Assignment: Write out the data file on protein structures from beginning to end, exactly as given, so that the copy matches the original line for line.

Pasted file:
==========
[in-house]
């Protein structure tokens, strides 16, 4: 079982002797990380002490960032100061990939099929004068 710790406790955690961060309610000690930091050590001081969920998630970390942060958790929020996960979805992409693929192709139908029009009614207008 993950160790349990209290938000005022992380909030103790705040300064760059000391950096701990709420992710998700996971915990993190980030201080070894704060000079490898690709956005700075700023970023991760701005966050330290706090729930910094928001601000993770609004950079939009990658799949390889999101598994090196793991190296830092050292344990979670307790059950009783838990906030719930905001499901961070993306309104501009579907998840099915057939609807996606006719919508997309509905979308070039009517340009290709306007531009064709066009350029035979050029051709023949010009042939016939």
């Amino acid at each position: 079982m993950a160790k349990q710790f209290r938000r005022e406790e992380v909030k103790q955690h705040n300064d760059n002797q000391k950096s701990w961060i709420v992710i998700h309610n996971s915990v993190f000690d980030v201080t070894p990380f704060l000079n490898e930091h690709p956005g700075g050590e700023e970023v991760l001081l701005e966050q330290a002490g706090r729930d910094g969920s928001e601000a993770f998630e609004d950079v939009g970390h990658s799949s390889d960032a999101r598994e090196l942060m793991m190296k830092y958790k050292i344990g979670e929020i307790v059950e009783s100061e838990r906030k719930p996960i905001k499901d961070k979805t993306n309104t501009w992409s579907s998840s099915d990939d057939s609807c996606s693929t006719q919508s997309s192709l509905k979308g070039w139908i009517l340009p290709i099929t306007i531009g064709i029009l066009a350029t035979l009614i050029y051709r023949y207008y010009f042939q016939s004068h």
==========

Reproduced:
[in-house]
């Protein structure tokens, strides 16, 4: 079982002797990380002490960032100061990939099929004068 710790406790955690961060309610000690930091050590001081969920998630970390942060958790929020996960979805992409693929192709139908029009009614207008 993950160790349990209290938000005022992380909030103790705040300064760059000391950096701990709420992710998700996971915990993190980030201080070894704060000079490898690709956005700075700023970023991760701005966050330290706090729930910094928001601000993770609004950079939009990658799949390889999101598994090196793991190296830092050292344990979670307790059950009783838990906030719930905001499901961070993306309104501009579907998840099915057939609807996606006719919508997309509905979308070039009517340009290709306007531009064709066009350029035979050029051709023949010009042939016939």
């Amino acid at each position: 079982m993950a160790k349990q710790f209290r938000r005022e406790e992380v909030k103790q955690h705040n300064d760059n002797q000391k950096s701990w961060i709420v992710i998700h309610n996971s915990v993190f000690d980030v201080t070894p990380f704060l000079n490898e930091h690709p956005g700075g050590e700023e970023v991760l001081l701005e966050q330290a002490g706090r729930d910094g969920s928001e601000a993770f998630e609004d950079v939009g970390h990658s799949s390889d960032a999101r598994e090196l942060m793991m190296k830092y958790k050292i344990g979670e929020i307790v059950e009783s100061e838990r906030k719930p996960i905001k499901d961070k979805t993306n309104t501009w992409s579907s998840s099915d990939d057939s609807c996606s693929t006719q919508s997309s192709l509905k979308g070039w139908i009517l340009p290709i099929t306007i531009g064709i029009l066009a350029t035979l009614i050029y051709r023949y207008y010009f042939q016939s004068h």